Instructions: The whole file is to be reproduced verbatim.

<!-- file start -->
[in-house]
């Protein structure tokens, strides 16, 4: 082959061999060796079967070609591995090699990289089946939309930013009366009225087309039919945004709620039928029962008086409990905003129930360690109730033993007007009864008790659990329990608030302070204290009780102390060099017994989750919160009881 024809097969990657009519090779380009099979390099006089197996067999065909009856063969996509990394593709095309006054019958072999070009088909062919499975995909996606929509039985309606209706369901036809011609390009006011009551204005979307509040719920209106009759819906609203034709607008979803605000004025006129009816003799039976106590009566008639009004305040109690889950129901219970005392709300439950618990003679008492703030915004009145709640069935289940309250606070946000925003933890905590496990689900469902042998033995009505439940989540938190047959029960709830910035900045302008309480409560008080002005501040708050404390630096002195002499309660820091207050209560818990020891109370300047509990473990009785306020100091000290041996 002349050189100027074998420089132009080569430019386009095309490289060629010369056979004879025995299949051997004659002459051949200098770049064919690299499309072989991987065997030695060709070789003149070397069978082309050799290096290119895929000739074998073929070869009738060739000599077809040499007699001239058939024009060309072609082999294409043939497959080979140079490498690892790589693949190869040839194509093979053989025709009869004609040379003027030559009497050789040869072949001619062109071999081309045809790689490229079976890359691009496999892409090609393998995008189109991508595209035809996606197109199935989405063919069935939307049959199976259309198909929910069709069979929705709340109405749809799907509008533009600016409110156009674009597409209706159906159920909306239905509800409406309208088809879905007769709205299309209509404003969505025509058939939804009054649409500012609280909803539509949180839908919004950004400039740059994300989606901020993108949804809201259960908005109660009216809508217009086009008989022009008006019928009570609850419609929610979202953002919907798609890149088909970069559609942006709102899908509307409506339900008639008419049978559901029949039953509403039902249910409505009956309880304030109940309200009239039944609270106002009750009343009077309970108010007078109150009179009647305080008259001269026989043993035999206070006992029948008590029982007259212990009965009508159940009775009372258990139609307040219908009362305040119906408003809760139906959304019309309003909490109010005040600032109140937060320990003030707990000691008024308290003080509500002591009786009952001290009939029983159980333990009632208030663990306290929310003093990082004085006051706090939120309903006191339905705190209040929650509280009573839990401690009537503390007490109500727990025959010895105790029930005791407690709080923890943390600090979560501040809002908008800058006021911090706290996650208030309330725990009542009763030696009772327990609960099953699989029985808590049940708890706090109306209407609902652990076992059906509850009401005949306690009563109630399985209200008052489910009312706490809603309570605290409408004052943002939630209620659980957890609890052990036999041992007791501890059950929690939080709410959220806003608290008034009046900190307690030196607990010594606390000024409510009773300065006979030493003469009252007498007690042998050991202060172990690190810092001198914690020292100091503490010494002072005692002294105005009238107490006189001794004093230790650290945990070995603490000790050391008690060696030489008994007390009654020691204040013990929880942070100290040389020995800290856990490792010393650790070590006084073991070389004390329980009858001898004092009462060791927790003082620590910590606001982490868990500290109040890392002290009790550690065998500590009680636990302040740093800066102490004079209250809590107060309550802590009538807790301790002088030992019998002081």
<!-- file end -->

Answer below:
[in-house]
């Protein structure tokens, strides 16, 4: 082959061999060796079967070609591995090699990289089946939309930013009366009225087309039919945004709620039928029962008086409990905003129930360690109730033993007007009864008790659990329990608030302070204290009780102390060099017994989750919160009881 024809097969990657009519090779380009099979390099006089197996067999065909009856063969996509990394593709095309006054019958072999070009088909062919499975995909996606929509039985309606209706369901036809011609390009006011009551204005979307509040719920209106009759819906609203034709607008979803605000004025006129009816003799039976106590009566008639009004305040109690889950129901219970005392709300439950618990003679008492703030915004009145709640069935289940309250606070946000925003933890905590496990689900469902042998033995009505439940989540938190047959029960709830910035900045302008309480409560008080002005501040708050404390630096002195002499309660820091207050209560818990020891109370300047509990473990009785306020100091000290041996 002349050189100027074998420089132009080569430019386009095309490289060629010369056979004879025995299949051997004659002459051949200098770049064919690299499309072989991987065997030695060709070789003149070397069978082309050799290096290119895929000739074998073929070869009738060739000599077809040499007699001239058939024009060309072609082999294409043939497959080979140079490498690892790589693949190869040839194509093979053989025709009869004609040379003027030559009497050789040869072949001619062109071999081309045809790689490229079976890359691009496999892409090609393998995008189109991508595209035809996606197109199935989405063919069935939307049959199976259309198909929910069709069979929705709340109405749809799907509008533009600016409110156009674009597409209706159906159920909306239905509800409406309208088809879905007769709205299309209509404003969505025509058939939804009054649409500012609280909803539509949180839908919004950004400039740059994300989606901020993108949804809201259960908005109660009216809508217009086009008989022009008006019928009570609850419609929610979202953002919907798609890149088909970069559609942006709102899908509307409506339900008639008419049978559901029949039953509403039902249910409505009956309880304030109940309200009239039944609270106002009750009343009077309970108010007078109150009179009647305080008259001269026989043993035999206070006992029948008590029982007259212990009965009508159940009775009372258990139609307040219908009362305040119906408003809760139906959304019309309003909490109010005040600032109140937060320990003030707990000691008024308290003080509500002591009786009952001290009939029983159980333990009632208030663990306290929310003093990082004085006051706090939120309903006191339905705190209040929650509280009573839990401690009537503390007490109500727990025959010895105790029930005791407690709080923890943390600090979560501040809002908008800058006021911090706290996650208030309330725990009542009763030696009772327990609960099953699989029985808590049940708890706090109306209407609902652990076992059906509850009401005949306690009563109630399985209200008052489910009312706490809603309570605290409408004052943002939630209620659980957890609890052990036999041992007791501890059950929690939080709410959220806003608290008034009046900190307690030196607990010594606390000024409510009773300065006979030493003469009252007498007690042998050991202060172990690190810092001198914690020292100091503490010494002072005692002294105005009238107490006189001794004093230790650290945990070995603490000790050391008690060696030489008994007390009654020691204040013990929880942070100290040389020995800290856990490792010393650790070590006084073991070389004390329980009858001898004092009462060791927790003082620590910590606001982490868990500290109040890392002290009790550690065998500590009680636990302040740093800066102490004079209250809590107060309550802590009538807790301790002088030992019998002081």